Reference is next made to FIG. 6A, which shows a flowchart illustrating a process 600 to activate a registered account in accordance with one embodiment of the present application. While the following description makes reference to the mobile device, it should be understood that similar operations may be carried out through other user interfaces, such as SMS and/or IVR-based interfaces.

At a step 602, the user 102 is notified that registration and mapping of user data was successful. This may be done by sending a text message from the SCH 108 to the user's mobile device (or in the second embodiment, from the PayLink 112 to the mobile device). The text message may include a link to the SCH 108 address embedded within the message, the link having a unique code to track the registration process. If the user 102 selected a mobile application 110 downloaded onto the mobile device as the preferred interface, then after the user 102 follows the link, the SCH 108 associated with the financial institution receives a request to download a copy of the mobile application 110 and returns the appropriate mobile application 110, in one example a MIDlet, after logging the tracking code. The mobile application 110 may contain the address of the SCH 108 associated with the financial institution and a copy of the security certificate of that SCH 108. In one embodiment, the mobile device negotiates the security certificate to be used with the mobile server 111, and downloads the mobile application 110 signed with the certificate of the mobile server 111.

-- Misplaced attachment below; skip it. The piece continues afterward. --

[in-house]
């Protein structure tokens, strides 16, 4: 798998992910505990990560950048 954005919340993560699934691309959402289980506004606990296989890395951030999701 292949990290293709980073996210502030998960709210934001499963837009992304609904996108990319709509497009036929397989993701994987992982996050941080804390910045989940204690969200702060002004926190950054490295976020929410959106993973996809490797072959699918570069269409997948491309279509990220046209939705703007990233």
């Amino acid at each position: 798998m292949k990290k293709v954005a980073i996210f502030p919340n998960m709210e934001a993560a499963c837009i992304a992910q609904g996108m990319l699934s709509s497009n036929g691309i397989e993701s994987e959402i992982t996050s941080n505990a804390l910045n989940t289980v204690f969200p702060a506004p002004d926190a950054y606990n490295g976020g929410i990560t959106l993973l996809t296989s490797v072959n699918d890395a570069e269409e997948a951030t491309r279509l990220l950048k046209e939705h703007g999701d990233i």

Next, at a step 604, the user accesses the system 100 for the first time (for example, after installing the mobile application 110 and opening it for the first time) and is prompted for the reference identifier generated during registration. If this is incorrectly entered more than a predetermined number of times, for example five times, the reference identifier may be invalidated and the user 102 asked to contact the financial institution to re-register.